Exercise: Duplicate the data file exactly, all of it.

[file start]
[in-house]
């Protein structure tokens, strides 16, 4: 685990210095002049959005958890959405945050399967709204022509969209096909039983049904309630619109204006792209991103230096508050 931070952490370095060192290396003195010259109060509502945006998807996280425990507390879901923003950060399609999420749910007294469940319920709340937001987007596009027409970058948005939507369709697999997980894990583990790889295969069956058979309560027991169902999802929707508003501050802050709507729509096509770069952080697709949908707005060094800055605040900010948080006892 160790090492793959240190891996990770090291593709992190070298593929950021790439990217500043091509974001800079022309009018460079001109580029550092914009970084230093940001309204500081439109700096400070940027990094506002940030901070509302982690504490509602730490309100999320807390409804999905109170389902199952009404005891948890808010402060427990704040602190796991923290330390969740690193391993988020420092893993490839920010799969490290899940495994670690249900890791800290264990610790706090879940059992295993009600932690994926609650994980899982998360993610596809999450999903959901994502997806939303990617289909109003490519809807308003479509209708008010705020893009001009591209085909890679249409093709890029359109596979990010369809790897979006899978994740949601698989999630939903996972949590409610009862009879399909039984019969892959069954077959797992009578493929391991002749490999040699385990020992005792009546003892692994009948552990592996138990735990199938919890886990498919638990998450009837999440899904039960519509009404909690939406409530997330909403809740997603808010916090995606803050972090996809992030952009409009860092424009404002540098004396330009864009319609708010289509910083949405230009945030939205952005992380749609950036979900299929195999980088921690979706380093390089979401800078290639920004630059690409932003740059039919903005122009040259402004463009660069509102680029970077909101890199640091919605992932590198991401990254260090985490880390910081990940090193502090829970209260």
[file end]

[in-house]
């Protein structure tokens, strides 16, 4: 685990210095002049959005958890959405945050399967709204022509969209096909039983049904309630619109204006792209991103230096508050 931070952490370095060192290396003195010259109060509502945006998807996280425990507390879901923003950060399609999420749910007294469940319920709340937001987007596009027409970058948005939507369709697999997980894990583990790889295969069956058979309560027991169902999802929707508003501050802050709507729509096509770069952080697709949908707005060094800055605040900010948080006892 160790090492793959240190891996990770090291593709992190070298593929950021790439990217500043091509974001800079022309009018460079001109580029550092914009970084230093940001309204500081439109700096400070940027990094506002940030901070509302982690504490509602730490309100999320807390409804999905109170389902199952009404005891948890808010402060427990704040602190796991923290330390969740690193391993988020420092893993490839920010799969490290899940495994670690249900890791800290264990610790706090879940059992295993009600932690994926609650994980899982998360993610596809999450999903959901994502997806939303990617289909109003490519809807308003479509209708008010705020893009001009591209085909890679249409093709890029359109596979990010369809790897979006899978994740949601698989999630939903996972949590409610009862009879399909039984019969892959069954077959797992009578493929391991002749490999040699385990020992005792009546003892692994009948552990592996138990735990199938919890886990498919638990998450009837999440899904039960519509009404909690939406409530997330909403809740997603808010916090995606803050972090996809992030952009409009860092424009404002540098004396330009864009319609708010289509910083949405230009945030939205952005992380749609950036979900299929195999980088921690979706380093390089979401800078290639920004630059690409932003740059039919903005122009040259402004463009660069509102680029970077909101890199640091919605992932590198991401990254260090985490880390910081990940090193502090829970209260």